April 03, 2020
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The Hawk's Last Flight

Was foreign minister Gohar Ayub Khan asked to resign due to his proximity to the military?

The Hawk's Last Flight
outlookindia.com
-0001-11-30T00:00:00+0553

HE was the first foreign minister to make his own prime minister blush. And that too in front of an Indian prime minister. Nawaz Sharif never forgave Gohar Ayub Khan for embarrassing him at the Edinburgh Commonwealth meet. Sharif, on a request from the then Indian prime minister, I.K. Gujral, said Pakistan would consider selling electric power to India. Setting aside all protocol, Gohar intervened to say that this was simply not possible.

Soon after, caught completely off guard, the strongest prime minister in Pakistan's history was told that his foreign minister had just announced that the government had recognised the Taliban government in Afghanistan. Sharif, like the proverbial wife, was the last to know.

However, the last straw on the camel's back was when Gohar made one of the strongest attacks on the US government in the National Assembly, which caught even his own cabinet members sitting there by surprise. Sharif had just convinced the country that the Americans had made it very clear that they understood Pakistan's nuclear concerns, especially the successful test fire of the Ghauri missile. The impression was that the Americans were ready for the first time to apply an even-handed approach in dealing with the issue of nuclear and missile proliferation in South Asia.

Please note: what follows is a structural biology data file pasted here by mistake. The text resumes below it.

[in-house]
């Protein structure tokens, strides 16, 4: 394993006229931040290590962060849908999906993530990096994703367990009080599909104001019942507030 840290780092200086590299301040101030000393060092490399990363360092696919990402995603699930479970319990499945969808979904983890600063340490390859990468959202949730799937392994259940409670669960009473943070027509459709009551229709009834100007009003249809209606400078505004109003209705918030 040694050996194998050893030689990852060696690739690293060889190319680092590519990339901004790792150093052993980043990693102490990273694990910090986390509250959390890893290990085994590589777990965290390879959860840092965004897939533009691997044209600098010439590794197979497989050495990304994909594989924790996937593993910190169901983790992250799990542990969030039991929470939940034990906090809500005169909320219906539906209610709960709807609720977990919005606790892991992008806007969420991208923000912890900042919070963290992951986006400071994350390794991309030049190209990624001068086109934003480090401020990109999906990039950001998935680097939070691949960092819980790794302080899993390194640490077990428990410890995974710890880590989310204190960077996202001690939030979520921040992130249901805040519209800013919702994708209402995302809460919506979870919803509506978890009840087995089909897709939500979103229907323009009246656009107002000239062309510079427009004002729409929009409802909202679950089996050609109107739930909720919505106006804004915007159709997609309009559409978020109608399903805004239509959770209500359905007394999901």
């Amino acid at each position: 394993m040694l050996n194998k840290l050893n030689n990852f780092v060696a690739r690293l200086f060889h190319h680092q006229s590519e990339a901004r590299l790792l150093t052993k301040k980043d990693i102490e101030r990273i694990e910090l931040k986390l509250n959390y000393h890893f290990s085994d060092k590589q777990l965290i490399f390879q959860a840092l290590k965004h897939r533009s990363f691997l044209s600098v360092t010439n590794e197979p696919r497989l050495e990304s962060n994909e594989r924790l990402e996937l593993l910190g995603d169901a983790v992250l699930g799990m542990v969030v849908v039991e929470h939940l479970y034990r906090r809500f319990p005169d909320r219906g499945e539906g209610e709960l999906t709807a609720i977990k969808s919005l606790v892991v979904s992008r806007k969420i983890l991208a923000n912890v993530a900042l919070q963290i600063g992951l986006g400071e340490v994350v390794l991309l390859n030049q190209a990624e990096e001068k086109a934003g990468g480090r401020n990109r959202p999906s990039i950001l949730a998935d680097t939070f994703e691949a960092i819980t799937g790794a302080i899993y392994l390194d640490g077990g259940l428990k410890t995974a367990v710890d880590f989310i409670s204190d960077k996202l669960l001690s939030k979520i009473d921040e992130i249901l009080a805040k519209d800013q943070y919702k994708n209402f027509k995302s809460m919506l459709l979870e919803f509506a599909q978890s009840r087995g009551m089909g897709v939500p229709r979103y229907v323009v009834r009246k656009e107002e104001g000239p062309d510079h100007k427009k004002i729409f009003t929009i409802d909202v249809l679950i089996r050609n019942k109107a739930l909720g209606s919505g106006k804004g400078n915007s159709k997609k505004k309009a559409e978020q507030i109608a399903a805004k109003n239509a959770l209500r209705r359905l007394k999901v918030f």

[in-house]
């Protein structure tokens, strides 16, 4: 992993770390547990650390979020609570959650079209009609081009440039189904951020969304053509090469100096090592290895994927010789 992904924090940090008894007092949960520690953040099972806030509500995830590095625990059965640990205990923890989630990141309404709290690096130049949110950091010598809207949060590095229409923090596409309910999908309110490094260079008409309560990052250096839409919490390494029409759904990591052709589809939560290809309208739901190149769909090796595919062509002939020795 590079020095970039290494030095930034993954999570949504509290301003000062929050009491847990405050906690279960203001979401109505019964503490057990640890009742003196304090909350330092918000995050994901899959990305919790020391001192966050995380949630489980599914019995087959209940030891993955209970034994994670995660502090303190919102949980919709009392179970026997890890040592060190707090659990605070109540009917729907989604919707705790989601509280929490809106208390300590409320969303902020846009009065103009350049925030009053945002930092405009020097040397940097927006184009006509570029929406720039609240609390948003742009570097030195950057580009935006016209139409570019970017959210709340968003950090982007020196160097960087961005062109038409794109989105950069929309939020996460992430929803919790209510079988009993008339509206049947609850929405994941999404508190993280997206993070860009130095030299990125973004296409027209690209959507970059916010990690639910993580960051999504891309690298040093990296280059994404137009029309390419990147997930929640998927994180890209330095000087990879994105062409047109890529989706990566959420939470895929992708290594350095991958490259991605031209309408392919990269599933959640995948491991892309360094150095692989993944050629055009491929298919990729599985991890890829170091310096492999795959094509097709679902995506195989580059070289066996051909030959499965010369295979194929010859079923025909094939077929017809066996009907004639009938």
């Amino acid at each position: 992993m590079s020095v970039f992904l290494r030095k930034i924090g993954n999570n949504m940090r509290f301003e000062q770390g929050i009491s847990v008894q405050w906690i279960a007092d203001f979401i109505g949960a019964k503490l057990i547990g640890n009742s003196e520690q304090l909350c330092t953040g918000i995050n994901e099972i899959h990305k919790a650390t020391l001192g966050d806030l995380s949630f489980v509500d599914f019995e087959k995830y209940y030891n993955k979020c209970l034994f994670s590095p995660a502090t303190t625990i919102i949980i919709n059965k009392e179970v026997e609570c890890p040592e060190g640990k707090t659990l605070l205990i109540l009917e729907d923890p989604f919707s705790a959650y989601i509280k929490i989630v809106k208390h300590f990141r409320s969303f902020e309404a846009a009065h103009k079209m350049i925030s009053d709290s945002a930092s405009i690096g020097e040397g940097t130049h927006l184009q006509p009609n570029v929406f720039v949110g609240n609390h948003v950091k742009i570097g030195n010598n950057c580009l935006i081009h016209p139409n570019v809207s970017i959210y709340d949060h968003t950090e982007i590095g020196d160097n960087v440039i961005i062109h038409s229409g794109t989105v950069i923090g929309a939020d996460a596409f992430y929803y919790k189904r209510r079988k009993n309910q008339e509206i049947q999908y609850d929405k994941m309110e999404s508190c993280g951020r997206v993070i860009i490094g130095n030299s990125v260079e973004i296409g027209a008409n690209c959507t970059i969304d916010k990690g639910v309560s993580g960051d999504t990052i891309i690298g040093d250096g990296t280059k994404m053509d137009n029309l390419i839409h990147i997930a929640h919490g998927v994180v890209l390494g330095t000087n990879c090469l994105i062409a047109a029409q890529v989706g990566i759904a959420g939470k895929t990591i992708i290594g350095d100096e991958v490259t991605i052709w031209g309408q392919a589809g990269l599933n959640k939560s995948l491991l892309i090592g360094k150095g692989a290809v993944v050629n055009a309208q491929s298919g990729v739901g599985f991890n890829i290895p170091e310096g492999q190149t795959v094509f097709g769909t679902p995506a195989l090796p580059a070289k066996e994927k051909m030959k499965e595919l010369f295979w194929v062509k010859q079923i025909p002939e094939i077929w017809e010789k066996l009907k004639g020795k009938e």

Days before the US state department clamped sanctions under the Missile Technology Control Regime on Khan Research Laboratories, the then foreign minister said that such a step would be meaningless as Pakistan was not receiving any military or economic aid from Washington. It was not only the wording but the manner in which Gohar delivered his statement that caused embarrassing ripples for the Sharif government. The ante was raised just a few months ahead of one of the most eagerly awaited visits, that of US president Bill Clinton himself.

Where was Gohar getting his controversial policy briefs from? "The government should have dismissed Gohar Ayub instead of accepting his resignation as his foreign policy had been a disaster for the country. Foreign policy shouldn't be partisan to the national party politics, it is relevant to bring this to the notice of people that Gohar should never have been assigned the portfolio of foreign affairs as his policies have proved to be disastrous," shouted Pakistan People's Party (Shaheed Bhutto) president Mubashir Hassan.